Light is appearing at the end of the treaty negotiations

Evolution of consciousness and jurisprudence moves us toward a more just society

To the Expositor:

Your most recent editorial on the local land claims issue (‘Municipal leaders should seize the opportunity to learn,’ January 7, page 4) revealed the disparity between First Nations and non-First Nations in our treaty relationship. While guests to our homelands enjoy their properties without “any kind of sufferance” and “own their properties outright” through Treaties that our ancestors were beguiled into signing, under great duress and undue influence, we, on the other hand, have recourse through lengthy litigation to find some kind of resolution to the breach of contractual obligations. The cost to both sides—in time and money—could be much better spent on enjoying life, and is something that can be easily achieved if there were resolve to honor the spirit and intent of those original agreements, from both sides.

It must be remembered that Treaties are international instruments of negotiation between sovereign peoples, for one party to benefit at the expense of the other is a definite imbalance, and contracts signed under duress—at least in common law—are null and void. I’ve heard from one elder that, “Canada is not a country, it’s a settler state.” As long as those original Treaties are not honored, this country we call Canada is not what it appears to be.

Land Claims are getting more attention these days: First, because of the nefarious, clandestine activities of a government, whom, after, or in addition to, seemingly endless entreaties to procure aboriginal land, surrender after surrender, decided to employ surveyors to bend ‘Reserve’ boundary lines to the will of the government and hungry resource development industries; and because Reserve boundaries weren’t surveyed until several years after the signing of their respective treaties. I learned that in the case of Atikameksheng Anishinawbek First Nation, it wasn’t until 35 years after their signing of the ‘Robinson Huron Treaty’ in 1850 that their Reserve was surveyed. In the meantime, Canada became a country and then implemented the ‘Indian Act’, granting the government dictatorial powers over “Indians and Lands reserved for Indians.” Discriminatory provisions in the Act had actually even made it illegal for ‘Indians’ to hire Lawyers to pursue any claims against the government [S.141 (1927-1951)].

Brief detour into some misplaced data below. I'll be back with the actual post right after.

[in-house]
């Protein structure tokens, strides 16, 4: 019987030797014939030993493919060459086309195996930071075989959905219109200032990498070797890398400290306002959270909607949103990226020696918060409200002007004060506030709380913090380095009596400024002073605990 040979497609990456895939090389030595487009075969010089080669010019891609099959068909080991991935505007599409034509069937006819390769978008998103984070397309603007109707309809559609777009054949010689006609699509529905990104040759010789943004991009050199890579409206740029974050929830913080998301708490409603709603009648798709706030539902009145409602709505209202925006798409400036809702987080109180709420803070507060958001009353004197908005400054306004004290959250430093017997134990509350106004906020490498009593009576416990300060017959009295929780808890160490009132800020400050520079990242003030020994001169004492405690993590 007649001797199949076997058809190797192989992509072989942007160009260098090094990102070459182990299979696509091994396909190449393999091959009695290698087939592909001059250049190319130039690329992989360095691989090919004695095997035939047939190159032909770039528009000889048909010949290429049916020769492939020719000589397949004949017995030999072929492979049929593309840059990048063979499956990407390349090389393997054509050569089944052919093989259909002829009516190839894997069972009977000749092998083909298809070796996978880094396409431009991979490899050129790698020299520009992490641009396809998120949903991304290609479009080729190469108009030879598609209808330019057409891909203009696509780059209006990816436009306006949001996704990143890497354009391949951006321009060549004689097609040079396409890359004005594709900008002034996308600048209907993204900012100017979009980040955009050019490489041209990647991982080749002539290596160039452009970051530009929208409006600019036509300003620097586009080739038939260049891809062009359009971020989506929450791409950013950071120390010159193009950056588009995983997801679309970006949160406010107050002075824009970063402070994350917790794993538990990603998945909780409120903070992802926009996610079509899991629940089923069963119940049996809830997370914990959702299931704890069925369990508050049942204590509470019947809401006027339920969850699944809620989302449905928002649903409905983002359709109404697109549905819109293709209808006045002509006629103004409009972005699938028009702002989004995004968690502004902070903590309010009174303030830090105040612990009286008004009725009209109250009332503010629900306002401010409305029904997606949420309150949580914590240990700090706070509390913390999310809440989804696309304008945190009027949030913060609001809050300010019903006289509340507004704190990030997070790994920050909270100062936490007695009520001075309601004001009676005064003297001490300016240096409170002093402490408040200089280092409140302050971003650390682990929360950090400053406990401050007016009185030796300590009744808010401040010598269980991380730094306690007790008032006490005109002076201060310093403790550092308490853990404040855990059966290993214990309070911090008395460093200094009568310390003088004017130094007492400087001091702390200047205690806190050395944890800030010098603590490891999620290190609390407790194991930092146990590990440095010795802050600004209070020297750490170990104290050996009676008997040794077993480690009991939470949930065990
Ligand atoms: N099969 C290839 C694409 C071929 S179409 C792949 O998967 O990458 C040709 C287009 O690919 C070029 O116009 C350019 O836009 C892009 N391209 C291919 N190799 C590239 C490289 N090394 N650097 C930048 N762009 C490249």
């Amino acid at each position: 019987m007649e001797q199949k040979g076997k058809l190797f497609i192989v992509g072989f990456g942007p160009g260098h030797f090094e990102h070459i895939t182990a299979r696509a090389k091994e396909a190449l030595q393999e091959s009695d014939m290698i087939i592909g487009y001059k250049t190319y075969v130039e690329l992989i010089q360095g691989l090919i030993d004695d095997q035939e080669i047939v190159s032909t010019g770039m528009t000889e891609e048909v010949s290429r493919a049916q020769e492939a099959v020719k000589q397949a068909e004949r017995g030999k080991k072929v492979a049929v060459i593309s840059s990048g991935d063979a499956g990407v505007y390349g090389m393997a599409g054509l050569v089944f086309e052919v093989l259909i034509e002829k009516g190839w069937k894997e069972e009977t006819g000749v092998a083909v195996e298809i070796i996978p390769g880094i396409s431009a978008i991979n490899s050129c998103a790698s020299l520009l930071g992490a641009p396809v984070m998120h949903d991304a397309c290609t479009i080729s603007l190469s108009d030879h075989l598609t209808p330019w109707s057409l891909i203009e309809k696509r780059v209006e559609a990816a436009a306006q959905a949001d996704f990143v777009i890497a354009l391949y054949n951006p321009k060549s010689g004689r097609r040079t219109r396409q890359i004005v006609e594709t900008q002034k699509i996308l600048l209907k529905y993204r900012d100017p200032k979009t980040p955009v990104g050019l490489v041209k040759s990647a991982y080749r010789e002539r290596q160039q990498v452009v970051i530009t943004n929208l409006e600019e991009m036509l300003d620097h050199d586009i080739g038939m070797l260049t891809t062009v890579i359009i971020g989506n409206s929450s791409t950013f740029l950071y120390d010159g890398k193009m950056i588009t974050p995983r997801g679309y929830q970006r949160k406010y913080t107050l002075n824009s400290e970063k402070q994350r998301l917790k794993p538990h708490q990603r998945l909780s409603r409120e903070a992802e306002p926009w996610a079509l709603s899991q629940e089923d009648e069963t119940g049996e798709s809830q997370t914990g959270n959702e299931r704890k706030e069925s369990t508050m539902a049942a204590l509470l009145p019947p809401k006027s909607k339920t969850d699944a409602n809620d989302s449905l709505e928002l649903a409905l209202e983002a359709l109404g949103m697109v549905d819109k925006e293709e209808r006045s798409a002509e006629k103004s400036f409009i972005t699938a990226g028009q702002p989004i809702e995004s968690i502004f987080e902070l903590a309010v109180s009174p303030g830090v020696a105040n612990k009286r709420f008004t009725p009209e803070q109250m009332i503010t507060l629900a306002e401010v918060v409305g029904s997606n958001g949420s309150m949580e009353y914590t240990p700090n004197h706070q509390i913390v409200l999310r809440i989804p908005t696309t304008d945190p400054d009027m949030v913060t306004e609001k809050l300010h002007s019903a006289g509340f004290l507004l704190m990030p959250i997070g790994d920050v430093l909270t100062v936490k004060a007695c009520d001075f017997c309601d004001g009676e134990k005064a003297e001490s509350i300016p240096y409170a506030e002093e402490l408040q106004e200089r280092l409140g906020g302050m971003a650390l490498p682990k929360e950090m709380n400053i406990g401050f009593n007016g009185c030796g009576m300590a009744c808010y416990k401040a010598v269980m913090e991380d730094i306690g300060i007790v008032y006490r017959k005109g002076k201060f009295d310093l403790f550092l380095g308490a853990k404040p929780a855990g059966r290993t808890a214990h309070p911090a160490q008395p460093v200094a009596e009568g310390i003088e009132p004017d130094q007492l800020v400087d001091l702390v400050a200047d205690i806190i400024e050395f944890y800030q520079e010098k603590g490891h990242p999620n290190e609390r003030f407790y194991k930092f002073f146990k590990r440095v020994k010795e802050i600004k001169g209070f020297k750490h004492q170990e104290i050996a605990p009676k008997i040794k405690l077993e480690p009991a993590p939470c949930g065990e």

Land Claims are a long drawn out process, essentially a waiting game that the Crown plays, full of legalese and prevarication aimed at confounding claimants into compromise; for all the while they’re looking for that weak link in the negotiation process, a government pawn if you will. It’s an old story, throw down a velvet blanket, dress it with trinkets and baubles, anything shiny that would catch the sun…mirrors. In the main, this has been the methodology.

But we are seeing some light at the end of the tunnel, as in the recent Supreme Court T’silhqot’in Sound ruling. Through the evolution of consciousness and jurisprudence; through test case after test case; finding the discrepancies in the application of laws and their meaning and intent…by and by, we are moving toward a more just society. Mii-geng!

Julian Nowgabow

Whitefish River First Nation